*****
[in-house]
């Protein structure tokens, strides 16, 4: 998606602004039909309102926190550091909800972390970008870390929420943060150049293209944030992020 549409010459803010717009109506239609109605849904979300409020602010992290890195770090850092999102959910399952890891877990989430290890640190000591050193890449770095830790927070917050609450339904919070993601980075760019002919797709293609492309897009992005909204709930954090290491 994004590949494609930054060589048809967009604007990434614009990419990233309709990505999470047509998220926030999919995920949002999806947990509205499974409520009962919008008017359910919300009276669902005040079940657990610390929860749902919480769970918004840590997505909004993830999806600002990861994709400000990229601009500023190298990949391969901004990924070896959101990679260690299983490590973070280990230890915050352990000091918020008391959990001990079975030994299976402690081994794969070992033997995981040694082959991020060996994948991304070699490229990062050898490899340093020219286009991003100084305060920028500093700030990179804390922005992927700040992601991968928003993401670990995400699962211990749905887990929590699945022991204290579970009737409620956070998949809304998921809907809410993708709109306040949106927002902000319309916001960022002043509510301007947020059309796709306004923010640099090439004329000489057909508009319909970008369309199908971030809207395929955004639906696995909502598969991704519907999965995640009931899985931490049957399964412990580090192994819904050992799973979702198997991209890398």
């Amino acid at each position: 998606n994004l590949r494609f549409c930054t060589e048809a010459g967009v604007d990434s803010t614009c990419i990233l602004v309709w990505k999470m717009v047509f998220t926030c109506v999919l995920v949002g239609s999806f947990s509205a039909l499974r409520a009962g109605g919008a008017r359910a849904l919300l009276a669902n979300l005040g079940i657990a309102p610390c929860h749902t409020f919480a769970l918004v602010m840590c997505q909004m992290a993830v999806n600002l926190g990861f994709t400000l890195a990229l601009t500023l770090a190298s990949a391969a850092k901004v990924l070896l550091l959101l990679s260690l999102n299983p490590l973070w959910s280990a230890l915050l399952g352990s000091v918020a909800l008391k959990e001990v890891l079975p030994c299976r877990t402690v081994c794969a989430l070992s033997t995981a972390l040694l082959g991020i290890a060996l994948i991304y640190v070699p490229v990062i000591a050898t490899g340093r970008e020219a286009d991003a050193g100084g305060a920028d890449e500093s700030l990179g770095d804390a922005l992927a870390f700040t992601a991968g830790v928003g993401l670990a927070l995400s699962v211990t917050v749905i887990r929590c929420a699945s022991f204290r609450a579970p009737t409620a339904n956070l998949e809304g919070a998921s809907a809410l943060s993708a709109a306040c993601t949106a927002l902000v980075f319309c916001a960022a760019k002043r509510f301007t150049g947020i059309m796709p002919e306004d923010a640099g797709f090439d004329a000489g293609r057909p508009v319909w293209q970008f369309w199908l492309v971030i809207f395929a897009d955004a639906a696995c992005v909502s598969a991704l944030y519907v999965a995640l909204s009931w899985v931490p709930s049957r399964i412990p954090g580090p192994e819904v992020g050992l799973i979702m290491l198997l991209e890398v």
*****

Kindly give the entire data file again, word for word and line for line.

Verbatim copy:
[in-house]
């Protein structure tokens, strides 16, 4: 998606602004039909309102926190550091909800972390970008870390929420943060150049293209944030992020 549409010459803010717009109506239609109605849904979300409020602010992290890195770090850092999102959910399952890891877990989430290890640190000591050193890449770095830790927070917050609450339904919070993601980075760019002919797709293609492309897009992005909204709930954090290491 994004590949494609930054060589048809967009604007990434614009990419990233309709990505999470047509998220926030999919995920949002999806947990509205499974409520009962919008008017359910919300009276669902005040079940657990610390929860749902919480769970918004840590997505909004993830999806600002990861994709400000990229601009500023190298990949391969901004990924070896959101990679260690299983490590973070280990230890915050352990000091918020008391959990001990079975030994299976402690081994794969070992033997995981040694082959991020060996994948991304070699490229990062050898490899340093020219286009991003100084305060920028500093700030990179804390922005992927700040992601991968928003993401670990995400699962211990749905887990929590699945022991204290579970009737409620956070998949809304998921809907809410993708709109306040949106927002902000319309916001960022002043509510301007947020059309796709306004923010640099090439004329000489057909508009319909970008369309199908971030809207395929955004639906696995909502598969991704519907999965995640009931899985931490049957399964412990580090192994819904050992799973979702198997991209890398």
């Amino acid at each position: 998606n994004l590949r494609f549409c930054t060589e048809a010459g967009v604007d990434s803010t614009c990419i990233l602004v309709w990505k999470m717009v047509f998220t926030c109506v999919l995920v949002g239609s999806f947990s509205a039909l499974r409520a009962g109605g919008a008017r359910a849904l919300l009276a669902n979300l005040g079940i657990a309102p610390c929860h749902t409020f919480a769970l918004v602010m840590c997505q909004m992290a993830v999806n600002l926190g990861f994709t400000l890195a990229l601009t500023l770090a190298s990949a391969a850092k901004v990924l070896l550091l959101l990679s260690l999102n299983p490590l973070w959910s280990a230890l915050l399952g352990s000091v918020a909800l008391k959990e001990v890891l079975p030994c299976r877990t402690v081994c794969a989430l070992s033997t995981a972390l040694l082959g991020i290890a060996l994948i991304y640190v070699p490229v990062i000591a050898t490899g340093r970008e020219a286009d991003a050193g100084g305060a920028d890449e500093s700030l990179g770095d804390a922005l992927a870390f700040t992601a991968g830790v928003g993401l670990a927070l995400s699962v211990t917050v749905i887990r929590c929420a699945s022991f204290r609450a579970p009737t409620a339904n956070l998949e809304g919070a998921s809907a809410l943060s993708a709109a306040c993601t949106a927002l902000v980075f319309c916001a960022a760019k002043r509510f301007t150049g947020i059309m796709p002919e306004d923010a640099g797709f090439d004329a000489g293609r057909p508009v319909w293209q970008f369309w199908l492309v971030i809207f395929a897009d955004a639906a696995c992005v909502s598969a991704l944030y519907v999965a995640l909204s009931w899985v931490p709930s049957r399964i412990p954090g580090p192994e819904v992020g050992l799973i979702m290491l198997l991209e890398v």